Ons 17 apr / År 42 / Nr 1 2024

Extended knowledge of biomaterials applied in the development of implants for a more diverse target group

The Institute of Clinical Sciences at University of Gothenburg is characterised by a large number of research and educational areas covering 14 different orientations. All research is conducted over boundaries and can be described as multidisciplinary. Based originally on Professor Per-Ingvar Brånemark’s research and groundbreaking discovery that titanium can interact with living bone, the field of biomaterialshas developed tremendously over the years. Researchers are now venturing into new areas where biomaterials are used in a broader context, making it possible to create for example prostheses for amputees and materials which carry stem cells and antibacterial properties..

At the Department of Biomaterials, Institute of Clinical Sciences, a lot of progress has been made over the past decade. The research area includes long-term studies to generate fundamental knowledge on how and especially why certain materials can interact with living bone and tissue.

Fundamental research: cellular reactions to materials
Professor Peter Thomsen, Director of BIOMATCELL VINN Excellence Center of Biomaterials and Cell Therapy,, is focusing on the development of techniques to study cellular and soft tissue reactions to various materials. Especially the early events are studied in cell cultures and in experimental model systems with tools of cell and molecular biology, combined with histology and high-resolution electron microscopy.Here he explains:
“We are particularly interested in creating an understanding of how the surface properties of certain materials interact and integrate with biological components on the cellular and molecular level. This research is vital to our overall understanding of how to create better and safer implants for broader application areas in the future. These studies are funded by the Swedish Research Council (Vetenskapsrådet), ensuring a high level of quality in the research”. The research is also part of a new Materials and Health platform together with Chalmers, funded by strategic grants from the Swedish Government.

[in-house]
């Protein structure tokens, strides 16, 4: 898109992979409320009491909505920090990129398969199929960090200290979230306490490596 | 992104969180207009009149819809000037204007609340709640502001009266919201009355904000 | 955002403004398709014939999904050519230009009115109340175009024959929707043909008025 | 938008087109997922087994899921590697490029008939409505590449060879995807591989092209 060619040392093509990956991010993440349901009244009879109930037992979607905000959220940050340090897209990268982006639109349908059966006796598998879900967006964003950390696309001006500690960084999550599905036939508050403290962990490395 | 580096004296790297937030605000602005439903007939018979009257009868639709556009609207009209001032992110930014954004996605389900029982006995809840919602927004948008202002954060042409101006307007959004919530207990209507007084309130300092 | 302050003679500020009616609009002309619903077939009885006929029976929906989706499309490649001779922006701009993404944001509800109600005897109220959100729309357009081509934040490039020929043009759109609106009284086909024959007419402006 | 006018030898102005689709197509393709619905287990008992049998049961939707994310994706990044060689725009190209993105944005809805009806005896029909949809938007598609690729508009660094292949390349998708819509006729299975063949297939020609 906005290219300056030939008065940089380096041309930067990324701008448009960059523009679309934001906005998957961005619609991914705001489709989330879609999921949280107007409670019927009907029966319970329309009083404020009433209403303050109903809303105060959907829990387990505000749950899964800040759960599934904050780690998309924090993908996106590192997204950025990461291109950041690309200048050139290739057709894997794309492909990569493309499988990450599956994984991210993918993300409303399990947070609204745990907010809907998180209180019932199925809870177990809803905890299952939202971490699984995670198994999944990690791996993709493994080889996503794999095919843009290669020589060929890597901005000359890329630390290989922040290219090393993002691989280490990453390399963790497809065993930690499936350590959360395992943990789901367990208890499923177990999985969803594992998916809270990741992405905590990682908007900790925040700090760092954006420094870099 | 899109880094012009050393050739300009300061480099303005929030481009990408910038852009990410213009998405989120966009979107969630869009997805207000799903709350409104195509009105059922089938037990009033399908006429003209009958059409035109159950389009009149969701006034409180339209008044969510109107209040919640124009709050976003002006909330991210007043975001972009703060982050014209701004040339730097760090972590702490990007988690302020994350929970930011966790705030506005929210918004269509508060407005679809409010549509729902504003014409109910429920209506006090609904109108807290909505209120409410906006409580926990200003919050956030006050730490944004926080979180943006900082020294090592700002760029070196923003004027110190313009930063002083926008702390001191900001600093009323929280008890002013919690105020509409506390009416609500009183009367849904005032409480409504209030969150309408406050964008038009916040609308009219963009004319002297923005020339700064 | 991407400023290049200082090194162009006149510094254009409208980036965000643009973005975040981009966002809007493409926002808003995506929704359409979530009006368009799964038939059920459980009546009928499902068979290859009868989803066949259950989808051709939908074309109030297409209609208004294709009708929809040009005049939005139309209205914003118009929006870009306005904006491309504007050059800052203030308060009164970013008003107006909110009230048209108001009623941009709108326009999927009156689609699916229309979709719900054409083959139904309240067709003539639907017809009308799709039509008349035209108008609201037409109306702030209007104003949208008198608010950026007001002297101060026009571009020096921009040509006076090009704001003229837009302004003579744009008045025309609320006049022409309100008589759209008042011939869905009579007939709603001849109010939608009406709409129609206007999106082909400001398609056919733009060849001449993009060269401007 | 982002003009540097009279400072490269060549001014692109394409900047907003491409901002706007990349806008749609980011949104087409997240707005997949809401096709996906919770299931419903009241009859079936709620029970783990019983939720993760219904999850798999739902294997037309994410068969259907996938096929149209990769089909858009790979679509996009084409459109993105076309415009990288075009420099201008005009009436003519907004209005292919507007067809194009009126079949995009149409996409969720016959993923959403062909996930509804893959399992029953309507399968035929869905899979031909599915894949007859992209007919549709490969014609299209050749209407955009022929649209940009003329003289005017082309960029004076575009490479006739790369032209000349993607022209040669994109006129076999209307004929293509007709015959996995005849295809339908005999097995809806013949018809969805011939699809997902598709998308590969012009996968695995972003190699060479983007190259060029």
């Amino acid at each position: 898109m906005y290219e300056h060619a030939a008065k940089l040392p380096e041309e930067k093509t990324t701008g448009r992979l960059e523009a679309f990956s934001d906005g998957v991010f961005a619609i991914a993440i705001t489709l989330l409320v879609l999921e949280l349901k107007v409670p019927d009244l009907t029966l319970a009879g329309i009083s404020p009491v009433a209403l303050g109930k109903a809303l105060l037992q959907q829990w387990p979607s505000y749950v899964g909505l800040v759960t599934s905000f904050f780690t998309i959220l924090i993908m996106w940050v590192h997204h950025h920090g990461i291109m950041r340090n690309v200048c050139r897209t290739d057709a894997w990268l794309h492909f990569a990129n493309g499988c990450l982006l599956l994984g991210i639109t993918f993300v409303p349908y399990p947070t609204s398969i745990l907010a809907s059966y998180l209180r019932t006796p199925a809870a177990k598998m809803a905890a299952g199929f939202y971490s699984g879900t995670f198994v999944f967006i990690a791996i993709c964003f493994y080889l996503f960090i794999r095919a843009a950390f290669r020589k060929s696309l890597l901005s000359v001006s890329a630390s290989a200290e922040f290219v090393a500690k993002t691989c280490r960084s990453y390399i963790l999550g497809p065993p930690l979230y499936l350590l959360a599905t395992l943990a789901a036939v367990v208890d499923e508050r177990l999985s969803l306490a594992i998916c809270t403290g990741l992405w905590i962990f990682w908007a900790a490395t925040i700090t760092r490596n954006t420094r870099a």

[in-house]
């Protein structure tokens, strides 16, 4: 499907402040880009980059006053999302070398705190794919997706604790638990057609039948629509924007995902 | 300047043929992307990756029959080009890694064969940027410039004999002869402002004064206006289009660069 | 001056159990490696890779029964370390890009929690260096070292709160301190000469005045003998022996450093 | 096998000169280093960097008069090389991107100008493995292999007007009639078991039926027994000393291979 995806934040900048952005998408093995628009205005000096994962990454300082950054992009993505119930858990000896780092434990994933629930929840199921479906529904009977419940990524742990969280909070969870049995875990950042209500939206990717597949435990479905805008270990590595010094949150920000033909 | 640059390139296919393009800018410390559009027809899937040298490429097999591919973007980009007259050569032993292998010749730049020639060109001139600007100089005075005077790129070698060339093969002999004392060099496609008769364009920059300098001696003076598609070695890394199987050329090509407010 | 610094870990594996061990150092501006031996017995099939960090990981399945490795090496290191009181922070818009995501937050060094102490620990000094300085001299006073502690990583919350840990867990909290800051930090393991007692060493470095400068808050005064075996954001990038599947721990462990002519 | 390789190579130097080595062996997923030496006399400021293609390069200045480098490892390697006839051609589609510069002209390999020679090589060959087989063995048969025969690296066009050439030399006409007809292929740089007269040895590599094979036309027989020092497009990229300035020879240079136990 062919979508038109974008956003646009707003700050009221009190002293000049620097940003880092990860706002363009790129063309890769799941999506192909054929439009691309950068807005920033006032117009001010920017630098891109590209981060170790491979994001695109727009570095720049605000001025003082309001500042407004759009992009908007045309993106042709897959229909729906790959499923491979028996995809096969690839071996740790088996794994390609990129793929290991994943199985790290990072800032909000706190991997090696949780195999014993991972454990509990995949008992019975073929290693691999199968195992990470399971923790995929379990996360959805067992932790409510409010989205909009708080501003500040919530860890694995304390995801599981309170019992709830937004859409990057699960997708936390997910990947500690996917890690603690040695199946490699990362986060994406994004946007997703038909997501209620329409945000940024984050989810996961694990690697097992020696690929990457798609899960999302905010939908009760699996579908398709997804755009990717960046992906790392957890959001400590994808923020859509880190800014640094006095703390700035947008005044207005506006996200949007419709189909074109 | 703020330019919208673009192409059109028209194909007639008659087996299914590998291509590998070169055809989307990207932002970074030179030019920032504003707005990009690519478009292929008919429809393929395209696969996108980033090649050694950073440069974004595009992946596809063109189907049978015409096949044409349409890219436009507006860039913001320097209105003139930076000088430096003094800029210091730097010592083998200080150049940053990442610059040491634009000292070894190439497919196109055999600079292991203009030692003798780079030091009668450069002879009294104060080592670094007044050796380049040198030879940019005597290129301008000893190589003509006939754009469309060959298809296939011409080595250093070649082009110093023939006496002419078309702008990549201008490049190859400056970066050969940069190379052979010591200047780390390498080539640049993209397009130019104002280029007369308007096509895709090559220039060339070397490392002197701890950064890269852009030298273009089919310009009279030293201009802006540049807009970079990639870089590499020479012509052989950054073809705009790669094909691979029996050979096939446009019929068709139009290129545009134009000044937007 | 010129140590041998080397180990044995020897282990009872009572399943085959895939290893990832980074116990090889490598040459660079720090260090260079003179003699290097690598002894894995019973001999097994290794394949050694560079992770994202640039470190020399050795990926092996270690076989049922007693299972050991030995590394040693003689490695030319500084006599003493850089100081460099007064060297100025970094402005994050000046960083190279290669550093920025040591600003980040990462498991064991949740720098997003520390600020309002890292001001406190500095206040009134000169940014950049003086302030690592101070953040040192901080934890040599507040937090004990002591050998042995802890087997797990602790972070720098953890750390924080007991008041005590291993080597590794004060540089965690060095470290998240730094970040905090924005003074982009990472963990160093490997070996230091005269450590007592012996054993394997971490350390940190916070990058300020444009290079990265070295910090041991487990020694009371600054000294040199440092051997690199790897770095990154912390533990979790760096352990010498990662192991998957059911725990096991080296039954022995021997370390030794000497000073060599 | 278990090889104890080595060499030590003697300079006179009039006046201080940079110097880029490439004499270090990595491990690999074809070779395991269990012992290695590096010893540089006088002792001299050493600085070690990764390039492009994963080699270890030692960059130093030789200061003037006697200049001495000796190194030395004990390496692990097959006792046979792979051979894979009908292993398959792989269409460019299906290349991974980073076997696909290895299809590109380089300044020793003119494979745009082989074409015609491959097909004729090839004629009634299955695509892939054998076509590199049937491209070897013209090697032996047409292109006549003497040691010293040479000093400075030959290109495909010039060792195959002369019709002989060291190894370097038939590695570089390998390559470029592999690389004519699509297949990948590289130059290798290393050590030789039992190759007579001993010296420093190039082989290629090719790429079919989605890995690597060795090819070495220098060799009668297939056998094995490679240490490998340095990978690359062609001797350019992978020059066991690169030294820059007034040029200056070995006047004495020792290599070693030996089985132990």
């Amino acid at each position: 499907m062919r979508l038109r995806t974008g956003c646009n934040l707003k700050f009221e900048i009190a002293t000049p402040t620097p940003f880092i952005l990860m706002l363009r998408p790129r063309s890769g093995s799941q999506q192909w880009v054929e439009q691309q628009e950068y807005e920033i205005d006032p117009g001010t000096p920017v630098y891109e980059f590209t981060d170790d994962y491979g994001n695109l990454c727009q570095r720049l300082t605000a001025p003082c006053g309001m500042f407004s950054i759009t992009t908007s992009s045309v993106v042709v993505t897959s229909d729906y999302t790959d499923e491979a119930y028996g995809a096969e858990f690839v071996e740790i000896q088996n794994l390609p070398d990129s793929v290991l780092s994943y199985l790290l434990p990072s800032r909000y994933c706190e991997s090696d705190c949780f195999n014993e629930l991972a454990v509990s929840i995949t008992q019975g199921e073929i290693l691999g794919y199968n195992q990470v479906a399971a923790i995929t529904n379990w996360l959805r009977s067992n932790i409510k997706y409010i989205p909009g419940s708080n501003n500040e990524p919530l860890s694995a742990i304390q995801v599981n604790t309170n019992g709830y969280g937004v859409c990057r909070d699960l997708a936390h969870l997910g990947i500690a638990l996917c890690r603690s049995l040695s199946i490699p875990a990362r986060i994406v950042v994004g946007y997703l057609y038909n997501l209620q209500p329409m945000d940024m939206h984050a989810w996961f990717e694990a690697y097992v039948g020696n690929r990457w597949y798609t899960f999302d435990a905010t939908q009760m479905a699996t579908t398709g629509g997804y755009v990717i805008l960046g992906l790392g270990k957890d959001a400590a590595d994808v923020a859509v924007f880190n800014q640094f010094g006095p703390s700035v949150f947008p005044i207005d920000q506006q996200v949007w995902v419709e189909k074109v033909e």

Clinical aspect: verifying possible alternatives in orthopaedics
The biomaterials researchers are also involved in the clinical research at the department, where new materials are tested and verified as possible alternatives in orthopaedics. Researchers Björn Rydevik,Richard Brånemark are pioneering the development of new materials andprocedures for orthopaedic osseointegration (the process of materials integrating with biological environments, i.e. living bone and tissue.
“It has been clinically proven thatosseointegrated prostheses for patients with amputated limbs have a much better functionality and provide better comfort than traditional prosthetic solutions. The aim is to increase quality of life, and osseointegrated implants provide a new solution to old problems. However, as always there are new challenges associated with new technology”, Peter Thomsen continues.
”“The body may not be able to re-create the amount of bone required to anchor the implant, but we are currently looking into the possibilities of stimulating cells to create bone faster”. In a collaboration with Helena Brisby and Anders Lindahl, the combination of materials and stem cells and the possibility to create new tissues, is pursued in both fundamental and clinical studies.
It almost sounds like a solution far off into the future, but it has already become reality. It is fully possible to create implants that integrate directly with living bone. The next step is to create solutions for compromised and severely affected local sites.
“Here it can be foreseen that specific drugs and stem cells in combination with materials could be injected locally to support the regeneration of new tissue”.

Future aim: enhance quality of life for a broad target group
The environment at the Department of Biomaterials is highly international with 50 per cent of the postgraduates originating from other countries.
“We work across boundaries, both disciplinary and geographical. The success of the departmental research is also dependent on collaboration between us, other Universities and research institutes, the clinical environment and the industry” Peter Thomsen underlines.
The cooperation is distinguished through the BIOMATCELL VINN Excellence Center of Biomaterials and Cell Therapy,a 10-year research program, co-funded by VINNOVA, Region Västra Götaland, University of Gothenburg and 12 other partner organisations.
The center has already generated patented solutions and marks the start of a new era in clinical research and in particular the use of biomaterials to enhance quality of life for a broad target group.